Honorary commander takes to the skies

  • Published
  • By Sara Vidoni
  • Team Eglin Public Affairs
It's not every day you get to pull 8.3 Gs and "drop a bomb" on your house, but May 7, Whitney Smith experienced just that.

Smith, the honorary commander for the 53rd Wing, had the opportunity to fly in an F-15E Strike Eagle piloted by Maj. William Wooten, of the 85th Test and Evaluation Squadron. This was the first incentive flight awarded to a 53rd Wing honorary commander in more than three years.

"The flight was unbelievable!" said Smith, an attorney for Fleet & Smith.  "The whole experience was surreal, and it wasn't until we were actually in the air that it hit me, 'I was flying in this powerful jet.'"

The 53rd Wing's honorary commander program allows local community members a unique opportunity to interact with and learn about 53rd Wing Airmen, their mission and the role they play in supporting the Air Force. Honoraries may invite commanders to community functions, building and maintaining positive relationships between the military and local communities.

Prior to the flight, Smith went through extensive training to make sure she was prepared. This included getting fitted for a flight suit and helmet, meeting with a flight doctor, being strapped into a harness to simulate a parachute and more.

"The training was compact compared to the standard training for pilots or navigators, but was extremely thorough and made me aware of various circumstances I may encounter in my flight," said Smith.

The purpose of the incentive flight was to help Smith and other honorary commanders understand the importance of the 53rd Wing's mission and all it takes to have a successful flight.

"While there is a lot of focus on her being in an aircraft, it's important to remember there's a crew chief that launched it, tower controllers that helped up it in the air, and maintainers caring for the aircraft," said Col. Alexus Grynkewich, 53rd Wing commander. "It takes a huge effort to make a flight happen, so it's a way to expose our honorary commanders to the broader portfolio of things in the Air Force that make the pointy end of the mission actually happen."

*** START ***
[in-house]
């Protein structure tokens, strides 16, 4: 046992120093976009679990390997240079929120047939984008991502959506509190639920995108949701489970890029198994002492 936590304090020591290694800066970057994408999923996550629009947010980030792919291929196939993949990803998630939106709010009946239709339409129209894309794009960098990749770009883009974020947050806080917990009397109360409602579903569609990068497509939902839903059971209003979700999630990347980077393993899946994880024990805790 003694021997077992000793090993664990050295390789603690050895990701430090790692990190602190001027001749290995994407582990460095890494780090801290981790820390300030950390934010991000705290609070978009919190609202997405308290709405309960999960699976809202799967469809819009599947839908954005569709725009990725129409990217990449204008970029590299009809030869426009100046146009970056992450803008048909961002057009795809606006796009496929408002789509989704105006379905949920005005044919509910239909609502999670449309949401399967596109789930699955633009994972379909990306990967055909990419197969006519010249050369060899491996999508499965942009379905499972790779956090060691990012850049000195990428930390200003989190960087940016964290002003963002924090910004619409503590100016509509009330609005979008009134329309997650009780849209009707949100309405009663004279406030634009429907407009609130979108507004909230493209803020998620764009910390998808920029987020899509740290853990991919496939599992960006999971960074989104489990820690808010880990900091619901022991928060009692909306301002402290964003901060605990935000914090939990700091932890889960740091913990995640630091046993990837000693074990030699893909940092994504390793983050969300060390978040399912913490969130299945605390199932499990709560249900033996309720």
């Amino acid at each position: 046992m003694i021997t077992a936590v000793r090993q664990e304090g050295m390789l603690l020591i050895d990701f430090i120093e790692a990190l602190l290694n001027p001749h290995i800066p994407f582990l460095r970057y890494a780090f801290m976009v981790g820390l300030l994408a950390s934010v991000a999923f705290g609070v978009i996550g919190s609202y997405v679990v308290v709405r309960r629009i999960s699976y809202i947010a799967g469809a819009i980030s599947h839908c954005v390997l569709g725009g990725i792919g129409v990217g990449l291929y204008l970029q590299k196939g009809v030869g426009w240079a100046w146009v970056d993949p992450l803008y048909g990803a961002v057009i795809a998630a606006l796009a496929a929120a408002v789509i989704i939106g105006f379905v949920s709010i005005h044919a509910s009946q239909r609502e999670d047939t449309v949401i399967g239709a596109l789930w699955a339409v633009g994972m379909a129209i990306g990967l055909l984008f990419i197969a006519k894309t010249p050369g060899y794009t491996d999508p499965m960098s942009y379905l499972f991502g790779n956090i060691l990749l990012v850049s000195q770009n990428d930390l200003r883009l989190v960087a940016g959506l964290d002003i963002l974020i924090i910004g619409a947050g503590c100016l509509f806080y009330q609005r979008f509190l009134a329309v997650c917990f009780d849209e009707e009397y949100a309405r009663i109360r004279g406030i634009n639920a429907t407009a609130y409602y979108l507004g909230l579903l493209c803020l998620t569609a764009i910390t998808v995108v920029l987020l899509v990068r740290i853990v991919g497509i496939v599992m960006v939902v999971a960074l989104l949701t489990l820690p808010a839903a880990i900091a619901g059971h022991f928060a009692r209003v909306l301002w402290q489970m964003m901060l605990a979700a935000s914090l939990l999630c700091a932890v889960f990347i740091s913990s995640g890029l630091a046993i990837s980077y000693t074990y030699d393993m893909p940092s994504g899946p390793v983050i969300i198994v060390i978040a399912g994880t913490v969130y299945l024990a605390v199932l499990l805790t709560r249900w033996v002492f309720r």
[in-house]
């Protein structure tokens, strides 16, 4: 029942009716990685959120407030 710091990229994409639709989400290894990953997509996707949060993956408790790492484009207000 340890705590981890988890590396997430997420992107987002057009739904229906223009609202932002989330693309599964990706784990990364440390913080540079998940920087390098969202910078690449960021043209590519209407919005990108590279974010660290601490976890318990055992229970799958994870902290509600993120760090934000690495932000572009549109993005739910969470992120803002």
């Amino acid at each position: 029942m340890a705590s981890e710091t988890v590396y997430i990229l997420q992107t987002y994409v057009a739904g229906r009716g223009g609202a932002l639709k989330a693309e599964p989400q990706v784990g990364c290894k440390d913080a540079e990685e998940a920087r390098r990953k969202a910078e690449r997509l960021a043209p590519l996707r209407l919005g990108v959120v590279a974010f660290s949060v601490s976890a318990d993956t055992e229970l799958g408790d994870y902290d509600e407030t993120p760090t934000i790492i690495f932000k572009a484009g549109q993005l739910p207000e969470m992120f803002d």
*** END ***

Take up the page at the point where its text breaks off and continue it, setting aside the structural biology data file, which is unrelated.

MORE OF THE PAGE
While the Destin-native enjoyed the flight, it's not the reason she chose to sign up for the honorary commander program back in 2012.

"Being born and raised in the area does not necessarily mean you know what goes on behind the gates at Eglin. It was an extremely cool experience and I am so grateful for the opportunity, but that is not what incentivized me to get involved. I will continue to support the local military and their families in any way I can."

Smith is also part of the 53 Wing Honorary Commander Alumni Association, a private organization, that includes alumni of the honorary commander program, as well as individuals who want to get involved in supporting their local military members.

"As Airmen we move around a lot, and we never get an opportunity to really build community roots," said Grynkewich. "All these people who are involved in our honorary commander program, they tie us to the community in ways we don't always get to be tied to it. They become our local support structure."

The incentive flight was an once-in-a-lifetime opportunity for Smith, and one she won't easily forget.

"There are so many reasons why we should support our men and women in the military, and I am happy to have had this opportunity. I was telling people afterwards that I felt safer in the F-15 than I do in commercial planes."

And Smith proved she could fly with the best as she proudly proclaimed, "I didn't even get sick!"